Langmuir with Drift or Mass Transport
There are two other kinetic interaction models based on the Langmuir equations: Langmuir with drift and Langmuir with mass transport. Langmuir with drift is commonly used in experiments that use a capture surface, for example, the reversible antibody or histidine-tag capture surface. In such cases the captured ligand may escape from the capture reagent on the chip surface, leading to baseline drift before the analyte injection and during the association and dissociation phases. Note that this model calculates only a linear drift that is constant with time. Blank buffer referencing should be used to improve accuracy when correcting for a large baseline drift showing an exponential curvature.

The second model is Langmuir with mass transport. Mass transport is the process whereby an analyte diffuses from the bulk solution to the chip surface. To determine whether a particular interaction is limited by mass transport and thus whether this model should be used, inject an analyte sample at different flow rates. If the association curves are different, then this interaction is mass transport–limited. In contrast, if the association curves are independent of the flow rate (all binding curves overlap), then diffusion is not the rate-limiting factor, and the simple Langmuir model can be applied.

Other Binding Models
There are four complex binding models for analyzing non-Langmuir interactions: the heterogeneous analyte, heterogeneous ligand, two-state, and bivalent analyte models. When choosing a model to determine the binding kinetics of interactions, the Langmuir or Langmuir with mass transport model should be selected by default since the majority of biological interactions occur in a 1:1 stoichiometry. It is necessary to provide a biological justification for the use of other models, and conclusions based on analyses with these complex models should be confirmed with additional experiments.

Kinetic analysis parameters

Fig. 4. Parameter setting options for kinetic analysis.

Parameter Setting
In ProteOn Manager software, there are two types of parameter setting options for kinetic analysis: (1) under the Fitted heading you can choose Fitted or Constant parameters, and (2) under the Grouped heading you can choose Global, Grouped, or Local sensorgram fitting scopes, as indicated in Figure 4.

The fitted parameters are variables in the sensorgram fitting, whereas constant parameters are fixed at their initial values. The three sensorgram fitting scopes — global, grouped, and local — are defined and compared in Table 1. When setting the parameter fitting types, the initial values of all parameters can be changed to start the sensorgram fitting from a poinr closer to the result. This option may be applied in sensorgram fitting with complex models to reduce computational demands.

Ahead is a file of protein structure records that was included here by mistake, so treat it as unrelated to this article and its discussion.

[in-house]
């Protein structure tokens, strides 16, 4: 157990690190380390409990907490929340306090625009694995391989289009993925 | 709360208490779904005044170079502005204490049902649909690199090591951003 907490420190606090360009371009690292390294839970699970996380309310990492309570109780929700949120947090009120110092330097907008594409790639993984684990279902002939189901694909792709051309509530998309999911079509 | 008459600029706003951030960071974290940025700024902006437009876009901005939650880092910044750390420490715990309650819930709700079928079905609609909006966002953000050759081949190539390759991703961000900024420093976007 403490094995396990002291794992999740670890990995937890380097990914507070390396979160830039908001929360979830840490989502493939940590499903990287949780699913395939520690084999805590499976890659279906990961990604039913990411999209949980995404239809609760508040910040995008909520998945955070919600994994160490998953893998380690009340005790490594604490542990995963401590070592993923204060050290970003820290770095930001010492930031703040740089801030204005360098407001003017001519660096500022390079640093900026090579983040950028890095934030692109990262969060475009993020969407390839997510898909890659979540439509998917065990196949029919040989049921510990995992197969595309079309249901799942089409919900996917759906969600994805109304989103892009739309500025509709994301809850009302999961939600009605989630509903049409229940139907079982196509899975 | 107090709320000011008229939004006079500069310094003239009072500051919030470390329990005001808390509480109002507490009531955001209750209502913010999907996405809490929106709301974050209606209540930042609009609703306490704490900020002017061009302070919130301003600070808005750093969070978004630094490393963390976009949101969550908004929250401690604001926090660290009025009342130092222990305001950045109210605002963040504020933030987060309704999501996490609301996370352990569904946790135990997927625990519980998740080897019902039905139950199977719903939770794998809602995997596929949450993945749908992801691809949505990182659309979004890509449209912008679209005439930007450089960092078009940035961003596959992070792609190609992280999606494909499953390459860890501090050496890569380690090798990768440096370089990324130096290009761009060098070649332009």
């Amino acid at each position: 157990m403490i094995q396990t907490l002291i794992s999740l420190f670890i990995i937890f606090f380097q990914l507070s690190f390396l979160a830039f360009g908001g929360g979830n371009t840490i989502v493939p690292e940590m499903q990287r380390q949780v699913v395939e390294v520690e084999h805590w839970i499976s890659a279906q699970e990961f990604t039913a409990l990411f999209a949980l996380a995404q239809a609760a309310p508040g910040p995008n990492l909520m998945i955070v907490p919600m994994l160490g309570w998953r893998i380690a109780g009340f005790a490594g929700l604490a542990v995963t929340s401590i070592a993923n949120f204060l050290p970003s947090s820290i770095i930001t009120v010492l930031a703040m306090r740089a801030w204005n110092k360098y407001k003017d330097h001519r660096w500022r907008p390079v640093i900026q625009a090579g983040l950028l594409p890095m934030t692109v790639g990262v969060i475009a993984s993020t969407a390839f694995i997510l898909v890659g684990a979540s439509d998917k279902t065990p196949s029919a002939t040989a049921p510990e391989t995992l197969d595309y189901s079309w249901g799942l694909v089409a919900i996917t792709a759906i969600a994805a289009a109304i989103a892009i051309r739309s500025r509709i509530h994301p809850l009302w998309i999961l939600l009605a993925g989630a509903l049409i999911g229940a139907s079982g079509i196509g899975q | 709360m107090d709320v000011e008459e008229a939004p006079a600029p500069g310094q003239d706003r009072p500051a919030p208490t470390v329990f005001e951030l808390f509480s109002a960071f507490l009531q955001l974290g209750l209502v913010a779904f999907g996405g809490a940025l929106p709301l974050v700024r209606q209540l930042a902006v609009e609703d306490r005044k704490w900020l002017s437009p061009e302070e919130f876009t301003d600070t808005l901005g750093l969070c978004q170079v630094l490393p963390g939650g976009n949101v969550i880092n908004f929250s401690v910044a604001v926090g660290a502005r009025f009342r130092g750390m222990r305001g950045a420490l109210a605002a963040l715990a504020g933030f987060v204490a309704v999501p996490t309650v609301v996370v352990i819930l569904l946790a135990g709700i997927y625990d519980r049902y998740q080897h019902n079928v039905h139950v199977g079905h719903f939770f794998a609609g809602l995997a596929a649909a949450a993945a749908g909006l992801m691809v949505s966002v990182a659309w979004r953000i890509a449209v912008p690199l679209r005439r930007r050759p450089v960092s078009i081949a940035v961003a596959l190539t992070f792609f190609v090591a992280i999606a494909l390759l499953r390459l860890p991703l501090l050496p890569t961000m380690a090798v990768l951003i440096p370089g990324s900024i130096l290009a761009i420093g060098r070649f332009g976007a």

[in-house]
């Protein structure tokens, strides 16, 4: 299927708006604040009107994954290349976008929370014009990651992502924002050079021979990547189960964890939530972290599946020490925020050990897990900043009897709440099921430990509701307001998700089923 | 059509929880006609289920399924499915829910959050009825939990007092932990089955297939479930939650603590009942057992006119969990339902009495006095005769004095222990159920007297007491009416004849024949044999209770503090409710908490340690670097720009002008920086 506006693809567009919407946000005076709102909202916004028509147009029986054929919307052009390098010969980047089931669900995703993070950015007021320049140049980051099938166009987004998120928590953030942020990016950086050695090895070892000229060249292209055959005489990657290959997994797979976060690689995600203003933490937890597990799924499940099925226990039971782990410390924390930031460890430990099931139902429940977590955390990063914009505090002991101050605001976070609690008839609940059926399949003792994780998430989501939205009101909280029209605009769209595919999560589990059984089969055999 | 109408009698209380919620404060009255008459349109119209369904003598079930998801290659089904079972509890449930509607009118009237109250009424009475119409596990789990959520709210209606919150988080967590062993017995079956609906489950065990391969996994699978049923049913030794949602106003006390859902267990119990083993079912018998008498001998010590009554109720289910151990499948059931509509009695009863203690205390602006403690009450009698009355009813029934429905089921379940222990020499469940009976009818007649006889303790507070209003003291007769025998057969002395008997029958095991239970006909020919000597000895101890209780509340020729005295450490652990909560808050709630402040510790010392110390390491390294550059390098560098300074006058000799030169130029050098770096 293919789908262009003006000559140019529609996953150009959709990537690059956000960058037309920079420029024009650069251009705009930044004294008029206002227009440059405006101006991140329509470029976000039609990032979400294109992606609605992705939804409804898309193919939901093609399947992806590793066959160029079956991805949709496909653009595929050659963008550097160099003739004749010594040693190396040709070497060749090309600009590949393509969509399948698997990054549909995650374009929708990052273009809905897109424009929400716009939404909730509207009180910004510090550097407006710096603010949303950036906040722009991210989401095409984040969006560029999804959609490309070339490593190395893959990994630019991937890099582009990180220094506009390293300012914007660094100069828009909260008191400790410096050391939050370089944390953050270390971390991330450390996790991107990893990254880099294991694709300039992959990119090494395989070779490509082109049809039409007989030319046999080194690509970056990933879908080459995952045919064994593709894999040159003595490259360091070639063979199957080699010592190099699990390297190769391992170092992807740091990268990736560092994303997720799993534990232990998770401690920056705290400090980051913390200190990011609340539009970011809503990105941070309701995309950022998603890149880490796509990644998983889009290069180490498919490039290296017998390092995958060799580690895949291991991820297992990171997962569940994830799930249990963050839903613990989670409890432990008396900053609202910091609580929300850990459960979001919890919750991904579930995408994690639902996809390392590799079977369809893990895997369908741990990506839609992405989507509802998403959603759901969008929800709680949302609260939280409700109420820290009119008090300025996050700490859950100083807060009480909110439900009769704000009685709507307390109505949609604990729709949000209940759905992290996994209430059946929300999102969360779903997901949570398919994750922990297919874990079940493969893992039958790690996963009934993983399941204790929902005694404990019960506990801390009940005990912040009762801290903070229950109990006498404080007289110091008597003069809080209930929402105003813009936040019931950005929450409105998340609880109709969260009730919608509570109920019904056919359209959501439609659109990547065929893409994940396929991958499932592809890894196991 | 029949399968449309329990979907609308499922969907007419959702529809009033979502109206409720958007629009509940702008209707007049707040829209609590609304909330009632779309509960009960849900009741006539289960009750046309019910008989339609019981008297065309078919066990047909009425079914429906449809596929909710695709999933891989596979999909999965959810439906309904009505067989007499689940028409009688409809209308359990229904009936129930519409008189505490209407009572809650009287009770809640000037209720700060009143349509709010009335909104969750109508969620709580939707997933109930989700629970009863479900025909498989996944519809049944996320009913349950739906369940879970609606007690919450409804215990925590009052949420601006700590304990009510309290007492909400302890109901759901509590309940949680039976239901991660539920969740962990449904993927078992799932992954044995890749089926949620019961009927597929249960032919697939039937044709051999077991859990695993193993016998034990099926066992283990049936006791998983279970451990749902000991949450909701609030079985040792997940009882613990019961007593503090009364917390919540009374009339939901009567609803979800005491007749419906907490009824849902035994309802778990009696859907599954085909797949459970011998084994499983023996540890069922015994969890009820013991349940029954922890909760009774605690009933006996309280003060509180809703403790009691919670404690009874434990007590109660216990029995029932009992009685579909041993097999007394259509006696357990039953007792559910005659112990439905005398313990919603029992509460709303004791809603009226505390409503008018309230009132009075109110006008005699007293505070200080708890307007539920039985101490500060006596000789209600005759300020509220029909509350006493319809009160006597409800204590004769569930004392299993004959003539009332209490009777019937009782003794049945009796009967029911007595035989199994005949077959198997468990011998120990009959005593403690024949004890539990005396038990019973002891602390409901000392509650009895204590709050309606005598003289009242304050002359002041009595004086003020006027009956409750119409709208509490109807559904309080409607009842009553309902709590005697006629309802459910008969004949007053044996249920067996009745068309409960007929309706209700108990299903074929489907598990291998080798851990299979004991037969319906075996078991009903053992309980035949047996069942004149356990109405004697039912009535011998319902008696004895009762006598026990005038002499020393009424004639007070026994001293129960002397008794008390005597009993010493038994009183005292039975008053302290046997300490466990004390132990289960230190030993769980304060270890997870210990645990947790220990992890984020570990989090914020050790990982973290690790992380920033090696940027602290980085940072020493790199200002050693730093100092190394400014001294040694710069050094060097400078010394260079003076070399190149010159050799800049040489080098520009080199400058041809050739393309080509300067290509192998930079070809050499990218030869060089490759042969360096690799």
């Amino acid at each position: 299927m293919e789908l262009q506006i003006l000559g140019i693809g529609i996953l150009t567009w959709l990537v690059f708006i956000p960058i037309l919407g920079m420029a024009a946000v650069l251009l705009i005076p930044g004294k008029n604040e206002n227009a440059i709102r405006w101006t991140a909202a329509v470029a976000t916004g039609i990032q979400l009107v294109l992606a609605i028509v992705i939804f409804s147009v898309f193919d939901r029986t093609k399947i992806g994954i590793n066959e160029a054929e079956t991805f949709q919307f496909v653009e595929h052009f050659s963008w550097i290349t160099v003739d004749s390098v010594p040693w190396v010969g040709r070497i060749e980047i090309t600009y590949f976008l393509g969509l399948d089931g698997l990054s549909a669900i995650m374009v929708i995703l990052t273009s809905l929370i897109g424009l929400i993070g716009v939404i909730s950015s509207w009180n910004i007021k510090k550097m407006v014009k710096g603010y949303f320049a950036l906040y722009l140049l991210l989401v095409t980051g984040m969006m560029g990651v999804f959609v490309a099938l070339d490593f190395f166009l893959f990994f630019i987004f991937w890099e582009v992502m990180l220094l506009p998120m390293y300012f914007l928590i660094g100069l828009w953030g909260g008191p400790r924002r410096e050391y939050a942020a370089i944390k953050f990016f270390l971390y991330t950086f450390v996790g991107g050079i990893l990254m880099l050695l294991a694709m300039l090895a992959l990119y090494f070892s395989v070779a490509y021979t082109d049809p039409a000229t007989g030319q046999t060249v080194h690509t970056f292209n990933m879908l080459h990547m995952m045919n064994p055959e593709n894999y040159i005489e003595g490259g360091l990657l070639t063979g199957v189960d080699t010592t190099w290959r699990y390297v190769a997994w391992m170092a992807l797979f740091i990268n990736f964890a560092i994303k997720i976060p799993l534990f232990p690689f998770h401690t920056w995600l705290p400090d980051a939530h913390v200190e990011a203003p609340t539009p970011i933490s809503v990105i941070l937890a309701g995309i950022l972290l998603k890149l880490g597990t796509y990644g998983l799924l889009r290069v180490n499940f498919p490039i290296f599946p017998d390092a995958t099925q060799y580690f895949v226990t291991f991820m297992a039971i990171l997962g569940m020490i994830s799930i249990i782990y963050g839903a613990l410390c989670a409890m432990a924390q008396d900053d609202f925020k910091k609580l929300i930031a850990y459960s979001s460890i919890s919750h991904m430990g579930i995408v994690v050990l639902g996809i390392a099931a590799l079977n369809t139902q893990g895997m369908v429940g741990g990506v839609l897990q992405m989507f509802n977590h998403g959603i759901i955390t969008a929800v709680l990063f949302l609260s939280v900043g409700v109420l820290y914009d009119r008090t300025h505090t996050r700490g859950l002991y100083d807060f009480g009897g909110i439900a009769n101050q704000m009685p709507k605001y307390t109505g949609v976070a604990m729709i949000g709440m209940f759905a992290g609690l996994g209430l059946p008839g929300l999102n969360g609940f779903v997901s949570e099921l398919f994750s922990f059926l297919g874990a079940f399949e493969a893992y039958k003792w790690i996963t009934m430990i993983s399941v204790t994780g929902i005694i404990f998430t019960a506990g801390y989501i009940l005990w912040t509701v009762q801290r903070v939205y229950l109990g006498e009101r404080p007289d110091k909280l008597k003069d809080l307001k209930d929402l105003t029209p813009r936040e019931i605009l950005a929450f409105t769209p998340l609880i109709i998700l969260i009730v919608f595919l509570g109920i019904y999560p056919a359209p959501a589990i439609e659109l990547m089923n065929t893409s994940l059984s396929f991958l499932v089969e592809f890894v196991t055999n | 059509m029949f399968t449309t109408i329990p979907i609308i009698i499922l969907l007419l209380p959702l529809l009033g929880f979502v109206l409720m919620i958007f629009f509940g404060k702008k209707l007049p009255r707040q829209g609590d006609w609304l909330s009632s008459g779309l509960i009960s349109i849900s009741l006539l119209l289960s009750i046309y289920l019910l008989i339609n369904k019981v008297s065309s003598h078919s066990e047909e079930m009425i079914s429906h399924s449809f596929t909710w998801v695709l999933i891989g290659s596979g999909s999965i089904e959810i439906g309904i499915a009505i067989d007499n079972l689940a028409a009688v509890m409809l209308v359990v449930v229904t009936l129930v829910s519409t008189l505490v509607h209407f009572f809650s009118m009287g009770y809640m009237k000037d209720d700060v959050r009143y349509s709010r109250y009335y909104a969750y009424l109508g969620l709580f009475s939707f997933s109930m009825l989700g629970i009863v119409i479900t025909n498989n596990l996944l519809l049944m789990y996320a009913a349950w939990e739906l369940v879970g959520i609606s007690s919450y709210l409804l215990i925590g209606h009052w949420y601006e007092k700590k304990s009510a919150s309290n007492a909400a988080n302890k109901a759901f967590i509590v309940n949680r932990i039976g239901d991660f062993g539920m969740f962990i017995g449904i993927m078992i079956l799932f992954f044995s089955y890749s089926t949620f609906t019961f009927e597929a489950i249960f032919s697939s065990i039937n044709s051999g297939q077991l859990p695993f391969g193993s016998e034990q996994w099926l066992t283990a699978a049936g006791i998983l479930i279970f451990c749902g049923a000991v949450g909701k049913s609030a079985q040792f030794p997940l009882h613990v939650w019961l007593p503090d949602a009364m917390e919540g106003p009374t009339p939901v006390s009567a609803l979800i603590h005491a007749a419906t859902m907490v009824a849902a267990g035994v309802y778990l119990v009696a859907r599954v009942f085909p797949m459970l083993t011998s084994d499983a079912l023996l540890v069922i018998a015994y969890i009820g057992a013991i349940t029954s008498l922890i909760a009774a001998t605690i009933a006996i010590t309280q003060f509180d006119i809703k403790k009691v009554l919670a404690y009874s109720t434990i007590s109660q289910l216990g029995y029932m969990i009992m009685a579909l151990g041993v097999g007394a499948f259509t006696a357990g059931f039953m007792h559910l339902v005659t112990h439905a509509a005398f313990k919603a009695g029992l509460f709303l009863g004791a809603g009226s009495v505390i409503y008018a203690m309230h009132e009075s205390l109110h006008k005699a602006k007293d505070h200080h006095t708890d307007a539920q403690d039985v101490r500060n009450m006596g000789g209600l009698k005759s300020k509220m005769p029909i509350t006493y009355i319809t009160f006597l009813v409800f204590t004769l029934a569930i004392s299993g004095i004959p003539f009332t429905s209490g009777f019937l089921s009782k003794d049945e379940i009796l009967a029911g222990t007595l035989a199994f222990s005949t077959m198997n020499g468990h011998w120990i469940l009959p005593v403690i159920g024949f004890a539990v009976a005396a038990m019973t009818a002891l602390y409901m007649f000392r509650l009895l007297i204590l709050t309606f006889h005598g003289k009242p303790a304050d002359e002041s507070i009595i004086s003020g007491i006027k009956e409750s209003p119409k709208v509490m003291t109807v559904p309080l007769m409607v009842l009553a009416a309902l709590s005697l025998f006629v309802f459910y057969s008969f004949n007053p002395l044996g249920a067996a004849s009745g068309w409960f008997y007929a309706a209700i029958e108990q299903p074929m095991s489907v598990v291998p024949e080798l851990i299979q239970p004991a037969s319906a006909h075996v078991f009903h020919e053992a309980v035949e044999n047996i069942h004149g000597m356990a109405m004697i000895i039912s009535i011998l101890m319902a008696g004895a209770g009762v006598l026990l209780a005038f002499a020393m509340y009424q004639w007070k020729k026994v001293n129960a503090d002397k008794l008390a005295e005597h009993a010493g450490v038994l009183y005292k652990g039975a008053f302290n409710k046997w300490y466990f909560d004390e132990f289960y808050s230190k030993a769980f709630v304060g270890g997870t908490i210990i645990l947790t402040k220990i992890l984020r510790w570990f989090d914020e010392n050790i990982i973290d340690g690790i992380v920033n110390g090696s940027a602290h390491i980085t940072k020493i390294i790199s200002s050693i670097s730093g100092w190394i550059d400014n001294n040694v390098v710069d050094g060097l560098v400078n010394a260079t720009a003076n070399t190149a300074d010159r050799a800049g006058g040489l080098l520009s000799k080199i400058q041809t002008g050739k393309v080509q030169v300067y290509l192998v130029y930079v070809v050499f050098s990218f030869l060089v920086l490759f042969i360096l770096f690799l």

Table 1 shows the results of an experiment with the ProteOn protein–small molecule kit. In this experiment, six identical ligand channels were prepared so that the global fitting of all 36 sensorgrams and the grouped fitting of a set of six sensorgrams in each ligand channel are comparable.

Table 1. Results of an experiment using the ProteOn protein–small molecule kit

ka, Ms-1
kd, s-1
Rmax, RU
Chi2, RU
1.51 x 104
3.63 x 10−2
2.41 x 10−6
1.58 x 104
3.76 x 10−2
2.38 x 10−6
1.60 x 104
3.75 x 10−2
2.35 x 10−6
1.54 x 104
3.67 x 10−2
2.38 x 10−6.
1.54 x 104
3.54 x 10−2
2.30 x 10−6
1.42 x 104
3.56 x 10−2
2.51 x 10−6
1.36 x 104
3.48 x 10−2
2.56 x 10−6

Global: Parameters are identical for all sensorgrams.
Grouped: Parameters are identical for a certain ligand channel.

Equilibrium Analysis

The equilibrium constant, KD, can be calculated directly from a sensorgram using Equation 4:

Equation for calculating the equilibrium constant

Equation 4 describes the response at the steady-state or equilibrium phase of the interaction, as shown in Figure 5. In this phase, the rate of association equals the rate of dissociation. To determine the KD, the response at equilibrium, Req, is measured over a given range of analyte concentrations and the values are plotted as shown in Figure 6. Req is proportional to the analyte concentration at the low end of the concentration range, but as the analyte concentration is increased, it approaches the theoretical maximum response Rmax, the limiting value. When performing an equilibrium analysis, use data in which the responses of all analyte concentrations have reached equilibrium and confine the fitted region to the areas where the responses are flat.